Besides the potential inference of the underlying genotype, another privacy concern was raised by Philibert et al. (2014). They claim that the methylation status of an individual at specific sites could be used to infer the smoking status and alcohol consumption of the individual. A response was issued in 2015 by Joly et al. (2015), members of the International Human Epigenetic Consortium (IHEC), criticizing that the prediction of smoking status was not accurate enough to give reliable results and that the risk of re-identification is low in the absence of access to the corresponding genomic sequence information. Dyke, together with other authors that also participated in the response letter of Joly et al., issued a study that year which illustrates the inference of SNPs from DNA-methylation data using imbalances in methylation signal from forward and reverse strands when the data was collected using strand-specific Whole Genome Bisulfite Sequencing (WGBS) (Dyke et al., 2015). They emphasize that the risk of re-identification is low but may be increased in combination with meta information on the individual's demographic or health status, especially in the case of rare disease phenotypes. To maximize the privacy of participants in DNA-methylation studies, the authors ask for a more synchronized metadata vocabulary, in order to avoid different levels of information being revealed by different authors based on the descriptors they used. They also recommend that CpGs overlapping known SNPs are removed from DNA-methylation data prior to publication and offer a list of questions to consider to protect people with rare diseases in particular.
Berrang et al. provided a privacy risk assessment spanning different types of genomic data along a temporal axis and between related individuals (Berrang et al., 2018). They demonstrated a Bayesian framework that utilizes correlations present between different data types to infer the values of one data type, using the information from another, e.g., inferring the methylation pattern from sequence data and vice versa.
Many countries have developed sophisticated laws and guidelines to protect individuals from misuse of their genomic information (Figure 1d(Fig. 1)). However, the wording is often ambiguous towards the different types of genomic data and has therefore prompted researchers to question their validity in particular situations.
For example, the German “Gendiagnostikgesetz” prohibits discrimination of citizens based on their genetic characteristics. Genetic characteristics are here defined as inherited or between conception and birth acquired hereditary information of human origin (Deutscher Bundestag, 2009). This unambiguously covers genomic sequence information as it is present at birth. It is unclear, however, if this also covers quantitative gene expression information which can be affected by the environment and not only by underlying sequence information. Further, if it covers epigenomic data, which is often altered by environmental factors and therefore can be lost or acquired after birth and is not necessarily inherited. Lastly, if it also refers to genomic sequence information that has changed after birth, e.g., mutations due to external stimuli such as UV-radiation. The law also states that it does not apply to genetic examination and analyses and the handling of genetic samples and data for the purpose of research. The Council of Europe had previously issued a convention in 1997 that prohibits “any form of discrimination against a person on grounds of his or her genetic heritage”, where the term genetic heritage is not defined further. This convention was signed and ratified by 29 countries (Council of Europe, 1997). In the United States, a similar effort has been made to protect citizens from discrimination in health insurance and employment based on genetic information by introducing the Genetic Information Nondiscrimination Act (GINA) (U.S. Equal Employment Opportunity Commission, 2008). Genetic information is here defined as information on an individual's genetic test, genetic tests of their family members and diseases or disorders that have manifested in family members of the individual. A genetic test is defined as “an analysis of human DNA, RNA, chromosomes, proteins or metabolites, that detects genotypes, mutations, or chromosomal changes”. This definition leaves the same questions unanswered as above. Additionally, it explicitly excludes the U.S. military from the list of employers that are prohibited to use genetic information as well as any employer with less than 15 employees.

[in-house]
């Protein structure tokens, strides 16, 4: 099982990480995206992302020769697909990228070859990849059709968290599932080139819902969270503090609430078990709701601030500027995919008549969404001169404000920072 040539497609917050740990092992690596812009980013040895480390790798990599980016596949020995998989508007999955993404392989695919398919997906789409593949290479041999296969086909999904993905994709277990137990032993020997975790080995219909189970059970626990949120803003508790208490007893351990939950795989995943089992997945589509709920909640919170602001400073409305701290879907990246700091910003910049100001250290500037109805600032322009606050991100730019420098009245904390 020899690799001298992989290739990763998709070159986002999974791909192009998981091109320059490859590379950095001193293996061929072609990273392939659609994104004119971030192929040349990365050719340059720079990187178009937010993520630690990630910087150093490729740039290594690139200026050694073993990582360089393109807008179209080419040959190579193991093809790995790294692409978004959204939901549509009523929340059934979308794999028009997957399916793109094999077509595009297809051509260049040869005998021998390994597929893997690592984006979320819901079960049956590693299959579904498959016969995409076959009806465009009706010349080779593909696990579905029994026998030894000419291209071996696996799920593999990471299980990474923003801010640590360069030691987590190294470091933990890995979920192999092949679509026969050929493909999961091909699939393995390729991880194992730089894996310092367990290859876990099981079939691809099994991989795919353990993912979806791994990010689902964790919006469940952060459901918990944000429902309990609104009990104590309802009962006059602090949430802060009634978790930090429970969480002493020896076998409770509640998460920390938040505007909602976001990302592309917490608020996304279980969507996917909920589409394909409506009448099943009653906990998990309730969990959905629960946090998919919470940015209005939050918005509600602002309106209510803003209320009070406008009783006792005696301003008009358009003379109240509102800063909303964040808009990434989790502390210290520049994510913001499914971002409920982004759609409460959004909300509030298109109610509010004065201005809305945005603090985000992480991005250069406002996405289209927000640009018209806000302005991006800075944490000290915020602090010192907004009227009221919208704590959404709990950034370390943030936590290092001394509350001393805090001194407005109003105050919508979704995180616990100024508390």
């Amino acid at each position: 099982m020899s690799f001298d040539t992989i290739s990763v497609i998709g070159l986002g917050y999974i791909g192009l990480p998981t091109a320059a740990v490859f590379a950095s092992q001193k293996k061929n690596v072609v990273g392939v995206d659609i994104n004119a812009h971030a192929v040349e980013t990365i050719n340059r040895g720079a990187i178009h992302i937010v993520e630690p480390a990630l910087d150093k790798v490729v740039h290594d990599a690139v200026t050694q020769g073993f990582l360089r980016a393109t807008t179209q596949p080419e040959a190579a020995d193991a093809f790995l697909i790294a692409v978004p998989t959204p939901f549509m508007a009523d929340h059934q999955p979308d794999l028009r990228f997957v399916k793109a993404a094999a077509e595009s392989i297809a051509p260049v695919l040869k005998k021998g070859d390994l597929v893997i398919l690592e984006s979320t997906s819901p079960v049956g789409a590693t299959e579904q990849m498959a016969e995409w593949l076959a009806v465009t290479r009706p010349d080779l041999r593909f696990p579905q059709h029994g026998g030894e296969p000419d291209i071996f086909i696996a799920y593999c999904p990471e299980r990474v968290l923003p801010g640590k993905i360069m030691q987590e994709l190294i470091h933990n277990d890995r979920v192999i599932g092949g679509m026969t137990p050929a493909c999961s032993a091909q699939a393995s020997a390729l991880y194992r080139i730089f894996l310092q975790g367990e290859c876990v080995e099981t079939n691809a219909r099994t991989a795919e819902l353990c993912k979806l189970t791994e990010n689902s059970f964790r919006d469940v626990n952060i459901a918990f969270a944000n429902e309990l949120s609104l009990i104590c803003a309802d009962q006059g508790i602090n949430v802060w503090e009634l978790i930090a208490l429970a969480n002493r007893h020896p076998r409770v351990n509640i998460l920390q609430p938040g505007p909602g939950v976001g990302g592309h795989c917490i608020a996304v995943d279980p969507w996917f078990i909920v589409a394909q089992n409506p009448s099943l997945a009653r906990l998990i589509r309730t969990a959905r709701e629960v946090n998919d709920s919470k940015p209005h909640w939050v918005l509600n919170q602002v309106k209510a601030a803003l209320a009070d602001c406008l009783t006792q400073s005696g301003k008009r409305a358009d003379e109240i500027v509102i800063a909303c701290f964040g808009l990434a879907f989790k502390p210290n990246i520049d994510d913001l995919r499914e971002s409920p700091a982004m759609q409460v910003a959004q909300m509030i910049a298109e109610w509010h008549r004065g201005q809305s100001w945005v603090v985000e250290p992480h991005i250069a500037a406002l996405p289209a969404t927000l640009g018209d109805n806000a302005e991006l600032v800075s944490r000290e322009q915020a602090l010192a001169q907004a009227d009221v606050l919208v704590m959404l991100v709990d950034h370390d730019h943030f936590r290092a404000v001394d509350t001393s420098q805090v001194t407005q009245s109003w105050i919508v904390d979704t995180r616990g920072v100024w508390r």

In addition to GINA, disclosure of health information is regularized by the Health Insurance Portability and Accountability Act (HIPAA). It provides three standards for the disclosure of patient health data that do not require authorization by the patient. Those three standards are the Safe Harbor standard, the Limited Dataset standard, and the statistical standard (El Emam, 2011). Safe Harbor regulates the de-identification of health data by removing 18 different identifying elements, among those the name, certain geographic information, all elements of dates except for the year, phone and fax numbers, e-mail addresses, social security numbers, and many more (El Emam, 2011). The Limited Dataset standard only removes 16 potential identifiers but additionally requests a data sharing agreement between data custodian and data recipient and the statistical standard requires expert evaluation and classification of the de-identification risk as very small (El Emam, 2011). Given its clarity and simplicity, Safe Harbor is often referred to for data de-identification. However, as pointed out by El Emam, not only does it often result in the removal of information that could have been useful for the data evaluation, it also does not sufficiently ensure the protection of the individual with regard to re-identification. In this context, there is special emphasis on the lack of protection through genetic data, such as SNPs, longitudinal data, widely used diagnosis codes, sampling size, and free-form text. A more detailed elaboration can be found in El Emam (2011).